Statement on behalf of the Group of 77 and China by Ms. Megayla Austin, Minister Counsellor of the Permanent Mission of the Cooperative Republic of Guyana to the United Nations
1. I have the honour to speak on behalf of the Group of 77 and China on agenda item 139: Review of the efficiency of the administrative and financial functioning of the United Nations- Shifting the management paradigm in the United Nations: Budgetary Procedures and Practices (Sequencing Report).
2. The Group of 77 and China would like to thank Ms. Catherine Pollard, Under Secretary- General for the Department of Management, Strategy and Policy Compliance for the presentation of the report contained in document A/74/852. We would also like to thank the Advisory Committee for their report on this matter through the Chairman of said expert body, Mr. Abdallah Bachar Bong.
3. The Group has long stated the importance of the Committee for Programme and Coordination (CPC) as the main subsidiary organ of the General Assembly and the Economic and Social Council for planning, programming and coordination, in particular its duty to make recommendations with respect to work programmes proposed by the Secretariat to give effect to the legislative intent of the relevant policy-making organs. The CPC is an indispensable filter in this regard, as much as the ACABQ is for budgetary and administrative issues.
4. Last year, for the first time ever, at the close of its session in June, the CPC put the Programme Plan in its entirety in the hands of the General Assembly, without any recommendations. This year the CPC managed to avoid last year's exact situation, but eight programmes were still left without any recommendation. During the course of our deliberations during the main part of the 74th session, some in this Committee argued that this situation is a rare occurrence and therefore the review and approval process requires no changes. While we agree that this is a very rare occurrence for the CPC, since normally in the past, only one or two programmes have not received recommendations, the Group is of the strong belief that this unusual situation only served to magnify and sharply brings into focus for our membership, the issue under discussion today.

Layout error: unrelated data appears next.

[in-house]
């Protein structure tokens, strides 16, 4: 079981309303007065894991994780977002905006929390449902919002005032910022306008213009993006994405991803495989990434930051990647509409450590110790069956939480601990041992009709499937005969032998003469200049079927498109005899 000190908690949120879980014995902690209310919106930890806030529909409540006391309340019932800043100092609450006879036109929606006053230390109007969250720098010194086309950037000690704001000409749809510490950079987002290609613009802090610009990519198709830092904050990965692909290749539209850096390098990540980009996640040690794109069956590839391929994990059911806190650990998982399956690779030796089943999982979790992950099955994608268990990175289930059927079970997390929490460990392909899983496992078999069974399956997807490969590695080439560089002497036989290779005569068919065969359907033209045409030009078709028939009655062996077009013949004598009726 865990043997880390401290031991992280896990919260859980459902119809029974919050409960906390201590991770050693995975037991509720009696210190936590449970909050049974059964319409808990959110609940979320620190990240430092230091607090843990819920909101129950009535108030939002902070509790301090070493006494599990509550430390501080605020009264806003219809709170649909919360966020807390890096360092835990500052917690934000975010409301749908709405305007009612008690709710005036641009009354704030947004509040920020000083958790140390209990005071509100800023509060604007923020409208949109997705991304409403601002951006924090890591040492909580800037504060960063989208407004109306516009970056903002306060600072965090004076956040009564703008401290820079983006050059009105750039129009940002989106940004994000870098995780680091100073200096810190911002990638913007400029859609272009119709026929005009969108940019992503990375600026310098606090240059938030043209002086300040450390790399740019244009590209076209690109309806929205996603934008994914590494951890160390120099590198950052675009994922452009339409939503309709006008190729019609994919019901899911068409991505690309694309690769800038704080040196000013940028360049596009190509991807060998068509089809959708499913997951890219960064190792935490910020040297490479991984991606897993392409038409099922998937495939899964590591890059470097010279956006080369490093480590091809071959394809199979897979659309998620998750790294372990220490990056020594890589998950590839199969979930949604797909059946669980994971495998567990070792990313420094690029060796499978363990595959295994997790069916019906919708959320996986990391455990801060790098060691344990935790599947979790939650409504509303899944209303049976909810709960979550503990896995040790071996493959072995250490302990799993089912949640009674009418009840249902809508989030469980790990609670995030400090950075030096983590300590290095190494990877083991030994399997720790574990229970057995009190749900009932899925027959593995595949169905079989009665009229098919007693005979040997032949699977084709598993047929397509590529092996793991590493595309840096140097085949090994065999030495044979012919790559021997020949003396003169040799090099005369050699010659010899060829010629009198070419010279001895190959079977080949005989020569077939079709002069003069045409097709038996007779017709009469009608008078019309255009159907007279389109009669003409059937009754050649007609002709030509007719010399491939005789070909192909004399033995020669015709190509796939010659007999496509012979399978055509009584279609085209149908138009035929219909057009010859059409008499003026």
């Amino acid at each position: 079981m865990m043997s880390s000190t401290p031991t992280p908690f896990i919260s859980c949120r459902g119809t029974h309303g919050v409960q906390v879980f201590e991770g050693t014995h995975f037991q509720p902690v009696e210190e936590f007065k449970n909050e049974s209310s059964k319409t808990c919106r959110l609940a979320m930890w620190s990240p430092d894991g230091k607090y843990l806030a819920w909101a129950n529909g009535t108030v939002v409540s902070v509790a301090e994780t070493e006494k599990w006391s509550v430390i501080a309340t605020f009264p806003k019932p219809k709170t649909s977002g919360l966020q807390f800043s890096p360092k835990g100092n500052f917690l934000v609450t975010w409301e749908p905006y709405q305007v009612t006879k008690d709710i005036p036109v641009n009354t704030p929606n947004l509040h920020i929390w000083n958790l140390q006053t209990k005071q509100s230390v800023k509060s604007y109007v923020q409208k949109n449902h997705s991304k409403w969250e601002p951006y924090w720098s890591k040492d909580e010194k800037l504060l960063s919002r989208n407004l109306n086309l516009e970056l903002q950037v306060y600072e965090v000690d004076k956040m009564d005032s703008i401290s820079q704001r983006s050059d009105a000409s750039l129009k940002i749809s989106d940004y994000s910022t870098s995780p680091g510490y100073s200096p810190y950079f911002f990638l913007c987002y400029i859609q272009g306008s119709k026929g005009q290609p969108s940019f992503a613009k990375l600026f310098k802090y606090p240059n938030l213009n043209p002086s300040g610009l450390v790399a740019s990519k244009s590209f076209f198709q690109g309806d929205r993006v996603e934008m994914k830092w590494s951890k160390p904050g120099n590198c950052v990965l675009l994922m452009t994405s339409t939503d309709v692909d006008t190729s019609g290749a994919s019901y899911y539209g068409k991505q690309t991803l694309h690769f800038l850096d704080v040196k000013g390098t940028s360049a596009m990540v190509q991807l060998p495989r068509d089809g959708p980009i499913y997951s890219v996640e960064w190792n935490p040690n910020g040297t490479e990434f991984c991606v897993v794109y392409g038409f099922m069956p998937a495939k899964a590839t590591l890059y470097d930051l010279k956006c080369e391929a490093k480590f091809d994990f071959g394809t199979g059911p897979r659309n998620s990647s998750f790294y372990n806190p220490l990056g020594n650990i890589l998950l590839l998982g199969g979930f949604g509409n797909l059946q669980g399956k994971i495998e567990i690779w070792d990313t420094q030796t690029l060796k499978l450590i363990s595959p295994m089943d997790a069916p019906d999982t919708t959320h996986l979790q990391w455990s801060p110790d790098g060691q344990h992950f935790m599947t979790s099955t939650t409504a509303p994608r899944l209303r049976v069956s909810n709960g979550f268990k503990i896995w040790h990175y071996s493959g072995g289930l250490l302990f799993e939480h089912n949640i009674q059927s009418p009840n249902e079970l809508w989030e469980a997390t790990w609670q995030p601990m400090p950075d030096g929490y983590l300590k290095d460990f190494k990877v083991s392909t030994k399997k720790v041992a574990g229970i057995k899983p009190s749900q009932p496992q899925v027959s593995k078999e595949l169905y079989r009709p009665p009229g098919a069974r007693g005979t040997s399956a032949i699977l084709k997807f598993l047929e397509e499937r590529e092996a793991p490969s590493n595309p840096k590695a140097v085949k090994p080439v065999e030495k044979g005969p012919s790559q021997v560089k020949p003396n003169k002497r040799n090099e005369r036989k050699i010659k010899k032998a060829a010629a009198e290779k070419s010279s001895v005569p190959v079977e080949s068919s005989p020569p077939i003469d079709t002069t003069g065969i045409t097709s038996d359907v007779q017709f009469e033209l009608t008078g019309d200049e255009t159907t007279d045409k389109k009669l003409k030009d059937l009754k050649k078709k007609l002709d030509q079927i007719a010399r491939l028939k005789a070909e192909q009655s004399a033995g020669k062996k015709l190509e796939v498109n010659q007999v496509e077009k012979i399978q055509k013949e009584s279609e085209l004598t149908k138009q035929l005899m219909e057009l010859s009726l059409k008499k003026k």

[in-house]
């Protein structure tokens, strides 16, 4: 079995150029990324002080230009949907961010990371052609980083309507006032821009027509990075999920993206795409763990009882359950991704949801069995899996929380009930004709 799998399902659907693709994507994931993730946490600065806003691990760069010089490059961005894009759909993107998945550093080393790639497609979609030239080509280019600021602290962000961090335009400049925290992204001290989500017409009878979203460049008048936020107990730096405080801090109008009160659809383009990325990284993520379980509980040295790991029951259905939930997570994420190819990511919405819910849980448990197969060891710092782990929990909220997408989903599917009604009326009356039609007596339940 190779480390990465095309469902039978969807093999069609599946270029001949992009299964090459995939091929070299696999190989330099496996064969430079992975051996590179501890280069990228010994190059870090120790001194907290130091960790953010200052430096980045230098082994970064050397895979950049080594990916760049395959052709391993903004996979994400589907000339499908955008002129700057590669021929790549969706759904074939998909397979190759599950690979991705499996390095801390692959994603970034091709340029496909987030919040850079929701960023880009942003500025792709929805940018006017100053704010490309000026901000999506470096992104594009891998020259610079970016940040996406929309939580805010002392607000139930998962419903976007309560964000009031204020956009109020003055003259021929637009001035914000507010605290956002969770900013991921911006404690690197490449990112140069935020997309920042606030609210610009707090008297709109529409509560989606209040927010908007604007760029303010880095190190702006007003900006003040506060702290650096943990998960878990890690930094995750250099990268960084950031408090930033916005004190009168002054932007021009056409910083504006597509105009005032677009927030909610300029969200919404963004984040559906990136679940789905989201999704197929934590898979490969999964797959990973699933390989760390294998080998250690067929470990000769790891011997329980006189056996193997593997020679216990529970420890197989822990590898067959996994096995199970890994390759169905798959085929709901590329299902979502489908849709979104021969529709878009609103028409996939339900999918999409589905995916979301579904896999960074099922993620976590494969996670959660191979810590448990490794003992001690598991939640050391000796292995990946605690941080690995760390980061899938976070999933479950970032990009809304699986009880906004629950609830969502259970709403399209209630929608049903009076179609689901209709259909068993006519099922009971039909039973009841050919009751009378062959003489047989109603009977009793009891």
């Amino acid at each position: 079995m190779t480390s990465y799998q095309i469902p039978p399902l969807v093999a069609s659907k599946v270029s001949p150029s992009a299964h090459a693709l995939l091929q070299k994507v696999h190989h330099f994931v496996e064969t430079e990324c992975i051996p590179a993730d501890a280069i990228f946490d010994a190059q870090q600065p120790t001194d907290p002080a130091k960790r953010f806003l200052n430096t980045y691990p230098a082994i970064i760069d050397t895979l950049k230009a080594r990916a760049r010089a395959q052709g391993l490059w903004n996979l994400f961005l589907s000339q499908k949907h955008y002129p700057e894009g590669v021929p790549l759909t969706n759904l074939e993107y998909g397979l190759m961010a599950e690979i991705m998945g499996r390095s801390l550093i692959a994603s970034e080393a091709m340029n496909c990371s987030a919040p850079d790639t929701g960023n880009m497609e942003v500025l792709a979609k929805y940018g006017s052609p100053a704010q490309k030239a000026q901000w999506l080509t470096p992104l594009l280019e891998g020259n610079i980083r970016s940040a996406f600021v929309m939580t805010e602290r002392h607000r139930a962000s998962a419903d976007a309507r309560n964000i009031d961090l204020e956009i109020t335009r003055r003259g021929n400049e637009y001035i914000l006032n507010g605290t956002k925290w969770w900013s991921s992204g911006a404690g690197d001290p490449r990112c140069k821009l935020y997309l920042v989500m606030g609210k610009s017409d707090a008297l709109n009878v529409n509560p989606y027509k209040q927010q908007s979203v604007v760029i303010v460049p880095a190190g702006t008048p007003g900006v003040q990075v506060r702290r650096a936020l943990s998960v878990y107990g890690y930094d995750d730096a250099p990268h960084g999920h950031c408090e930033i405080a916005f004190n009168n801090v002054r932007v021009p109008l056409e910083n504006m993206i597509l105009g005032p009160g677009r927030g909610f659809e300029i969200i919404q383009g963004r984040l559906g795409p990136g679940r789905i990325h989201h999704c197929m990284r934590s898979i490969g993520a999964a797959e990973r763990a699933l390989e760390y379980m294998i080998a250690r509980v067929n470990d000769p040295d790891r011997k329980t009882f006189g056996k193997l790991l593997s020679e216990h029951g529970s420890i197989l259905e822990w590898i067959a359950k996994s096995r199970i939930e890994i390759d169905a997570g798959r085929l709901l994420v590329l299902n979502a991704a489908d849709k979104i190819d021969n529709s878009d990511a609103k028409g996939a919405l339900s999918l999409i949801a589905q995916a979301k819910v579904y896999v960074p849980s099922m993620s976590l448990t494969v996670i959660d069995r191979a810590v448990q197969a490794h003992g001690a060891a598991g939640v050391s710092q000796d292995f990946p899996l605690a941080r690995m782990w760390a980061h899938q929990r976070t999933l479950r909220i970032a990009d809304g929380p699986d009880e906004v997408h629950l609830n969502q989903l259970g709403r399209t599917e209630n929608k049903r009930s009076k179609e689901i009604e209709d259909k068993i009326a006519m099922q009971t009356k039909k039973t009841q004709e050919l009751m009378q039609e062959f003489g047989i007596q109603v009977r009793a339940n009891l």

5. Our previous deliberations on this matter were extensive, yet largely inconclusive. The concerns our Group presented to this Committee regarding the strategic framework were not addressed completely by resolution 74/251. However, in the spirit of compromise, and acknowledging the heavy reporting requirements the Secretariat is undergoing every year under an annual programme budget, our 134 members conceded on this point and settled for a report to be considered during the remainder of the 74th session.
6. We are grateful for the briefing ASG Ramanathan afforded to our Group on April 15 of this year. While we acknowledge the challenges the Secretariat at large has faced under the COVID-19 pandemic and the extended telecommuting conditions, we fail to see ample differences between the information presented to us in the aforementioned briefing and the report itself, that would warrant such a delay in its presentation to this Committee. When the General Assembly requests that a report be presented in a specific session, introducing it after the official closing date of the Second Resumed Session is hardly complying with that request.